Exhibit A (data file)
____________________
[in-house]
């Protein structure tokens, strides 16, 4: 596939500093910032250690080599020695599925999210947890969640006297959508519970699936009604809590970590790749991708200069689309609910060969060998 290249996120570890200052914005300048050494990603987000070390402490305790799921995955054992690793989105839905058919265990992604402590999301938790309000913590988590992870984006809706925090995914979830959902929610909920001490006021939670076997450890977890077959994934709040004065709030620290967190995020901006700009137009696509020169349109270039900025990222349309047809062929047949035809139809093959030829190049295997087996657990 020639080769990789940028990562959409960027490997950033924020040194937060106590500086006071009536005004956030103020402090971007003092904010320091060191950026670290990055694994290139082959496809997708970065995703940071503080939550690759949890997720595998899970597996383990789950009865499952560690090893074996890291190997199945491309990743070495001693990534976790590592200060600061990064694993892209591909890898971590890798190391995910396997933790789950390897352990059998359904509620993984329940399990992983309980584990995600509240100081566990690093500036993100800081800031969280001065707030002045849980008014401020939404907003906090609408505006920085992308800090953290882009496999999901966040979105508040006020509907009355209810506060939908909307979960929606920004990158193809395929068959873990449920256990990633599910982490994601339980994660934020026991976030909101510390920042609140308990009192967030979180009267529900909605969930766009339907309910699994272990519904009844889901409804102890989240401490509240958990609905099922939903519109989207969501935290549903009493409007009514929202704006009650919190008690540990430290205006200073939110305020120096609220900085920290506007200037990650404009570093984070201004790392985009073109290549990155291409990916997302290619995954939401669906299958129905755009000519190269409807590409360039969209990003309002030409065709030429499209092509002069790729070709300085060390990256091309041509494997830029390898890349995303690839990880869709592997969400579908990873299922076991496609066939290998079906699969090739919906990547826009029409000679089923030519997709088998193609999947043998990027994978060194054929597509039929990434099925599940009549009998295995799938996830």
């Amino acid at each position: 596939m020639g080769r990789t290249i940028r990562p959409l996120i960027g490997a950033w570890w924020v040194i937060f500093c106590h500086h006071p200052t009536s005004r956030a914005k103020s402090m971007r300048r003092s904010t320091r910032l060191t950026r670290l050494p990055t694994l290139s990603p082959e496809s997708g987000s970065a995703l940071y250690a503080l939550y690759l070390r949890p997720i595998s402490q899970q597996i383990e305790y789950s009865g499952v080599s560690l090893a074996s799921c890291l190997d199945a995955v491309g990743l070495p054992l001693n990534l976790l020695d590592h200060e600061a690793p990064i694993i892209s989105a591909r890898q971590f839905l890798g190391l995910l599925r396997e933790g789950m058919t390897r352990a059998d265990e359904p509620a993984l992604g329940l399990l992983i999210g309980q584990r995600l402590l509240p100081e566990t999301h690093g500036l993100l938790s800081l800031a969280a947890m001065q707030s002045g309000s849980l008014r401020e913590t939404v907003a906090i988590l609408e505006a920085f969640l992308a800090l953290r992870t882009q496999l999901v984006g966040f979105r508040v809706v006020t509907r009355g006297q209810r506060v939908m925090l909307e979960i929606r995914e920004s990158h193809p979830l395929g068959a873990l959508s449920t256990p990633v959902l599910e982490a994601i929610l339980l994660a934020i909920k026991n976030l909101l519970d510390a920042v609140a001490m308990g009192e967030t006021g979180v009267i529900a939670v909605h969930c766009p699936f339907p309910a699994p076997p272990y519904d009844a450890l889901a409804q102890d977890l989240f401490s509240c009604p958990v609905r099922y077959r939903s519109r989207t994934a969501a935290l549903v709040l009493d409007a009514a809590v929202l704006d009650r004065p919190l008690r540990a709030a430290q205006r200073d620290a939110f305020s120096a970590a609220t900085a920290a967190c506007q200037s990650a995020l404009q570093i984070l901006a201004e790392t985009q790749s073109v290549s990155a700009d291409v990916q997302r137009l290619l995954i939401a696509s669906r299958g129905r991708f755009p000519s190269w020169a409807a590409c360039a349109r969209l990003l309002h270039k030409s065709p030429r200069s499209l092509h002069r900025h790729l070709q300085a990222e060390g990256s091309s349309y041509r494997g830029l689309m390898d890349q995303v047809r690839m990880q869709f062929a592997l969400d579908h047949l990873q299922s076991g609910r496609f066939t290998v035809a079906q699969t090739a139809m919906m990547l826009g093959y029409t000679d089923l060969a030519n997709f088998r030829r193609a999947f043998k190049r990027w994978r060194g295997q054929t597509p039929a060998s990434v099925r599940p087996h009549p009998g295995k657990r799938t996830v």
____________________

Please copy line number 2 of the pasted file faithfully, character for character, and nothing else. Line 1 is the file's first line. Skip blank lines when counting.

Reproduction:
């Protein structure tokens, strides 16, 4: 596939500093910032250690080599020695599925999210947890969640006297959508519970699936009604809590970590790749991708200069689309609910060969060998 290249996120570890200052914005300048050494990603987000070390402490305790799921995955054992690793989105839905058919265990992604402590999301938790309000913590988590992870984006809706925090995914979830959902929610909920001490006021939670076997450890977890077959994934709040004065709030620290967190995020901006700009137009696509020169349109270039900025990222349309047809062929047949035809139809093959030829190049295997087996657990 020639080769990789940028990562959409960027490997950033924020040194937060106590500086006071009536005004956030103020402090971007003092904010320091060191950026670290990055694994290139082959496809997708970065995703940071503080939550690759949890997720595998899970597996383990789950009865499952560690090893074996890291190997199945491309990743070495001693990534976790590592200060600061990064694993892209591909890898971590890798190391995910396997933790789950390897352990059998359904509620993984329940399990992983309980584990995600509240100081566990690093500036993100800081800031969280001065707030002045849980008014401020939404907003906090609408505006920085992308800090953290882009496999999901966040979105508040006020509907009355209810506060939908909307979960929606920004990158193809395929068959873990449920256990990633599910982490994601339980994660934020026991976030909101510390920042609140308990009192967030979180009267529900909605969930766009339907309910699994272990519904009844889901409804102890989240401490509240958990609905099922939903519109989207969501935290549903009493409007009514929202704006009650919190008690540990430290205006200073939110305020120096609220900085920290506007200037990650404009570093984070201004790392985009073109290549990155291409990916997302290619995954939401669906299958129905755009000519190269409807590409360039969209990003309002030409065709030429499209092509002069790729070709300085060390990256091309041509494997830029390898890349995303690839990880869709592997969400579908990873299922076991496609066939290998079906699969090739919906990547826009029409000679089923030519997709088998193609999947043998990027994978060194054929597509039929990434099925599940009549009998295995799938996830």